Postscript on the Israeli-Palestinian Talks: Future Scenarios
Akiva Eldar, co-author of the best seller Lords of the Land on the Jewish settlements, is now a columnist for Al-Monitor’s Israel Pulse. For years he was the senior political columnist and editorial writer for Haaretz. He also served as its US bureau chief and diplomatic correspondent. We spoke on the phone yesterday in a communal telephone call courtesy of Americans for Peace Now. (http://peacenow.org/audio/Akiva_briefing_9-Dec-2013.mp3)
Akiva opened the conversation with a comment on Bibi Netanyahu’s statement at the Saban Forum in Washington this past Saturday linking the Israeli-Palestinian talks with what happens on the Iranian front. This linkage could be interpreted in at least two opposite ways. First, it could mean that if progress could be made on the Iran front, then it would encourage progress on the Israeli-Palestinian talks. However, Netanyahu posed the opposite linkage and threatened that the I-P talks will come to nothing if the Geneva agreement stays in place and proves itself the great historical mistake he prophesied and Iran is given a license to build a bomb.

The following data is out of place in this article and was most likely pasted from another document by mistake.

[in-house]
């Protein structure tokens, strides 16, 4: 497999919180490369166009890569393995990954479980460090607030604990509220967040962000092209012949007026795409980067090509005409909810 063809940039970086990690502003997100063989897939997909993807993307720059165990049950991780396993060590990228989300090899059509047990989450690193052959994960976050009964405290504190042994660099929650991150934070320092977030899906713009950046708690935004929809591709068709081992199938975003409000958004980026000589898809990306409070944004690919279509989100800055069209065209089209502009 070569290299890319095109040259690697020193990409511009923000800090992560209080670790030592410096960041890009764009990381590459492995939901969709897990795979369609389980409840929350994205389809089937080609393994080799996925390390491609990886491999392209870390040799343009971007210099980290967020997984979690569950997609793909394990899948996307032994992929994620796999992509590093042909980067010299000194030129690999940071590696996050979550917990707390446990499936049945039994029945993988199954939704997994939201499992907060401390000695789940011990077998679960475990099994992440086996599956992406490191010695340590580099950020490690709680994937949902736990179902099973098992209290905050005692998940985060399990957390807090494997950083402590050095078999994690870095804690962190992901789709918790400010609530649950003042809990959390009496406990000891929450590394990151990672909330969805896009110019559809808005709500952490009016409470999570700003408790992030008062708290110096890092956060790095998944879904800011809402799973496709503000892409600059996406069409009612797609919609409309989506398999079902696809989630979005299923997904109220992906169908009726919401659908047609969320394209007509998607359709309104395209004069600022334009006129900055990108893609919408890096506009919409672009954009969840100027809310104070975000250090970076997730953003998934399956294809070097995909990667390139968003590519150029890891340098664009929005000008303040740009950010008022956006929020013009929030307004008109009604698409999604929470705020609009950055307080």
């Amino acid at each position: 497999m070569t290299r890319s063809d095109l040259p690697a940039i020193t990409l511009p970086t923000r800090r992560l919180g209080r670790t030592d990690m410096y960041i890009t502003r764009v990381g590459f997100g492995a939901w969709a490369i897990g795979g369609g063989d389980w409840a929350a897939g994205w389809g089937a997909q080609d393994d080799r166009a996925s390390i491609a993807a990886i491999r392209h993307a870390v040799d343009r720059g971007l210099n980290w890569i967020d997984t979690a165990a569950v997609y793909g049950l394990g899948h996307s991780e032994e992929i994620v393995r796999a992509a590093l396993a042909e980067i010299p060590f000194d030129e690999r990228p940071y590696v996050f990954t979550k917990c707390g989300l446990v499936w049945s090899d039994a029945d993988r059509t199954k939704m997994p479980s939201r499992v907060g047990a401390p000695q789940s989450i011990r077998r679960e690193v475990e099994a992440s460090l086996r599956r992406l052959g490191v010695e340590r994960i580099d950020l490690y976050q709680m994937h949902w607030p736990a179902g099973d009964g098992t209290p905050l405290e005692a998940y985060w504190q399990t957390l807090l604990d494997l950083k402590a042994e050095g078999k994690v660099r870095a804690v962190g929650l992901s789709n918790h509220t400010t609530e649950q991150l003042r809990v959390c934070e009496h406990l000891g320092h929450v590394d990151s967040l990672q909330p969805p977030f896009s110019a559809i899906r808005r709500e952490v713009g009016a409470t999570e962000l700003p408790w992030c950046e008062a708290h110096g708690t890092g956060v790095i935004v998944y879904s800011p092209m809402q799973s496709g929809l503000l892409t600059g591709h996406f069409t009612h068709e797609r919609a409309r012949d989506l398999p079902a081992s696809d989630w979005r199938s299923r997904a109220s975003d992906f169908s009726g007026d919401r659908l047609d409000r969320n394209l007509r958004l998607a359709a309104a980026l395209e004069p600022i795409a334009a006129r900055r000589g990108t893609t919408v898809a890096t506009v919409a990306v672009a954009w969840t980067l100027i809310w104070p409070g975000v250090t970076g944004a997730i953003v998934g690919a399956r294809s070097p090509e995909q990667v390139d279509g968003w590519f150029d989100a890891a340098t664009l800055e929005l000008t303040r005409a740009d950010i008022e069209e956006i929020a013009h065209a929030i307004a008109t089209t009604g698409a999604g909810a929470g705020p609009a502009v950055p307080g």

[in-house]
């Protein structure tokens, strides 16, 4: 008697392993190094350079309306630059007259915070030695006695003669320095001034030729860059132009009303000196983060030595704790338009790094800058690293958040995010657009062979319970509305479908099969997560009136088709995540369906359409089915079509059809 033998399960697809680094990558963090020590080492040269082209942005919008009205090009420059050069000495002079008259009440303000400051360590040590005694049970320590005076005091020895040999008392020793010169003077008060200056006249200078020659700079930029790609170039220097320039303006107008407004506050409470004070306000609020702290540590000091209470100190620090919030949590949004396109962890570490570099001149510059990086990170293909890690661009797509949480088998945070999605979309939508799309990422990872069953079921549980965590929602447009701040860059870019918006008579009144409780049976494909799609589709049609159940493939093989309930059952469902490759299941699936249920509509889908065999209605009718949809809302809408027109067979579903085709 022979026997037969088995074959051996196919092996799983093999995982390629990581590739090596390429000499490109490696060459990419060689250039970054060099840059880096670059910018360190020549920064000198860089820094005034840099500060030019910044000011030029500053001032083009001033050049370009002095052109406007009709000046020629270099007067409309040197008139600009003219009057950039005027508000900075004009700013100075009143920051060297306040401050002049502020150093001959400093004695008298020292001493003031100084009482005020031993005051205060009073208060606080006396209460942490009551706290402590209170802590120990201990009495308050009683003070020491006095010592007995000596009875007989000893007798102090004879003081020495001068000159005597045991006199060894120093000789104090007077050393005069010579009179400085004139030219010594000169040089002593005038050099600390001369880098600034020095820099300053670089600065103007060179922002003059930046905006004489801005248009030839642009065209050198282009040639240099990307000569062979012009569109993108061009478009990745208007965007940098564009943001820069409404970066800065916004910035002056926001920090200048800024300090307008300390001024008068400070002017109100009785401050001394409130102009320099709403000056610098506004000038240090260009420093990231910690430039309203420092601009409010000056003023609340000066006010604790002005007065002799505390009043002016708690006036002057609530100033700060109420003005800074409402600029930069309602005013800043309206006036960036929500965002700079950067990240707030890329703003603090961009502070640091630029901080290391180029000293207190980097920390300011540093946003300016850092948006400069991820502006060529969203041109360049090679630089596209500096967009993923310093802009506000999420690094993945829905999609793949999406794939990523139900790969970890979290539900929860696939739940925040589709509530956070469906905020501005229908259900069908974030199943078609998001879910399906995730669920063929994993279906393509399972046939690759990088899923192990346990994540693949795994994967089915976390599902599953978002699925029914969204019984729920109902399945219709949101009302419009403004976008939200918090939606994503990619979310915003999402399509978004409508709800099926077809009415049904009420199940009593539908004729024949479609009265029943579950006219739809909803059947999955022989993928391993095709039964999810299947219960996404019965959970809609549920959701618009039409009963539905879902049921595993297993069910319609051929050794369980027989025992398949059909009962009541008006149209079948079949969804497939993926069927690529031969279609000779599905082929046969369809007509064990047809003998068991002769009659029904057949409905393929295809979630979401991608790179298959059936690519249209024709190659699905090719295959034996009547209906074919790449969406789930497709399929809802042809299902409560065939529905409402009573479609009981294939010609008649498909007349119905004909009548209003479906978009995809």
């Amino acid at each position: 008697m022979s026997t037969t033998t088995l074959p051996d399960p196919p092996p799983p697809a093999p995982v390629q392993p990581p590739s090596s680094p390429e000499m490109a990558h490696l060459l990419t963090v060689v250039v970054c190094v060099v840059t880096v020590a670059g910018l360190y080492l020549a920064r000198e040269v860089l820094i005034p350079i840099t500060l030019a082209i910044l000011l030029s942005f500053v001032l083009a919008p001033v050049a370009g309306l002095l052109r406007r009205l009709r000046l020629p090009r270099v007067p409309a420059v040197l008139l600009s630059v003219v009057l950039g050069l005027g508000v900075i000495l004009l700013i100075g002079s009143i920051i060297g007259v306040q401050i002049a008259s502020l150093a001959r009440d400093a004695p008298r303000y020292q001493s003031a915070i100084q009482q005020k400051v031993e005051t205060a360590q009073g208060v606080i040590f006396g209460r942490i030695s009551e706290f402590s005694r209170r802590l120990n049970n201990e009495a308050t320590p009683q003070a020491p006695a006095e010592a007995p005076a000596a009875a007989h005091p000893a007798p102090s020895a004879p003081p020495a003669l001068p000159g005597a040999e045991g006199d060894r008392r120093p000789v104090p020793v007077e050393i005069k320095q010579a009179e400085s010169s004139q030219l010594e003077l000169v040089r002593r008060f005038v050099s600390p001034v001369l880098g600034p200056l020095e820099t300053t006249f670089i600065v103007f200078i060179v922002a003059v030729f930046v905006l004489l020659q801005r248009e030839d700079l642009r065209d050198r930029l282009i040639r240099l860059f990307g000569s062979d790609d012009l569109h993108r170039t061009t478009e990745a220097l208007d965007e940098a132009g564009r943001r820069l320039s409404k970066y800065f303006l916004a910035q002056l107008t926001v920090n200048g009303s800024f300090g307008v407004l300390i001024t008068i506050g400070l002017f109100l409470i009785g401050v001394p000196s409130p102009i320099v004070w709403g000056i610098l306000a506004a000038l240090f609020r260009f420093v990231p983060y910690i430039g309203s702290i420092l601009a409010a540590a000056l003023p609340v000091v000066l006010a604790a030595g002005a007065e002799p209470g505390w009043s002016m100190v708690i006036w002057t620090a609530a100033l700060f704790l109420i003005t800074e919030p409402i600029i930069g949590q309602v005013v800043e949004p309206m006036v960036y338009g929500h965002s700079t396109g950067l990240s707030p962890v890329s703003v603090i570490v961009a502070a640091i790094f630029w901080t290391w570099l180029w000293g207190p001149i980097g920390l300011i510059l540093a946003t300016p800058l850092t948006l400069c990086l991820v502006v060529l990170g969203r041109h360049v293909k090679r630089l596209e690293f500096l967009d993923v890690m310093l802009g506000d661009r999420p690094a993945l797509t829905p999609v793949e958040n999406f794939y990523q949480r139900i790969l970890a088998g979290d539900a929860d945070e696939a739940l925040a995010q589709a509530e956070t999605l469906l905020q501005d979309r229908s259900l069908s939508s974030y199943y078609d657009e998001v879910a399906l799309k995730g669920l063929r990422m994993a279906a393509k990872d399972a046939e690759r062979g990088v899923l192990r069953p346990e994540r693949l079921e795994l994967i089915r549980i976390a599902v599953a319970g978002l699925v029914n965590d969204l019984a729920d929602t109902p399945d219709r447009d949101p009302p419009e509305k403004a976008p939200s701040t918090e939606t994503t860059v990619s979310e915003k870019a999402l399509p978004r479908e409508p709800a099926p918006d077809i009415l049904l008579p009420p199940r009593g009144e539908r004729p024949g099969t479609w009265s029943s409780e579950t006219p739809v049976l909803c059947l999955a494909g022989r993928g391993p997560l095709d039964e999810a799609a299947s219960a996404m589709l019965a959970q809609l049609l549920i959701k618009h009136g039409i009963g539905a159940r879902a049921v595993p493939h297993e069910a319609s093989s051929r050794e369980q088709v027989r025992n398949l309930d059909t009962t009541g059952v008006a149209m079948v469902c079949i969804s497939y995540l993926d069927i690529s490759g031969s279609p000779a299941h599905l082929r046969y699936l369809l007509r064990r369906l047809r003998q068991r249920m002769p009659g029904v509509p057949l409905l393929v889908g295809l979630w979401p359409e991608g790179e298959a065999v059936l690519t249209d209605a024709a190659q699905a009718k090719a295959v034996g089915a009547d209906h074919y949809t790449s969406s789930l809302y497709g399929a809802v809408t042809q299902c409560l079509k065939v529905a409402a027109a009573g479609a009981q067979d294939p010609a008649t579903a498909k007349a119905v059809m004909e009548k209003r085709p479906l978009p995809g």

Netanyahu often cites the Islamic republic’s repeated talk of Israel’s destruction as a reason to be more cautious in peacemaking with the Palestinians. “Our aspiration for peace is liable to be severely affected if Iran succeeds” in winning a relaxation of penalties that have devastated its economy, he said in an Oct. 23 Twitter message. The linkage is then negative, not positive. (See the Wall Street Journal and Bloomberg News – mobile.bloomberg.com/…/palestinian-peace-talks…iranian-accord.html, 2013-11-25 and http://www.newsmaxworld.com/GlobalTalk/iran-deal-israel-palestinian-talks/…· Israeli-Palestinian peace talks may suffer collateral damage from the accord world powers reached with Iran. With the weekend agreement in Geneva, “Netanyahu probably won’t feel a strong commitment anymore to negotiating with the Palestinians under American supervision,” said Yoram Meital, chairman of the ChaimHerzogCenter for Middle East Studies and Diplomacy at Ben-GurionUniversity in Beersheba, Israel. “He’s not going to announce this publicly, but he’s never shown much enthusiasm for the talks.”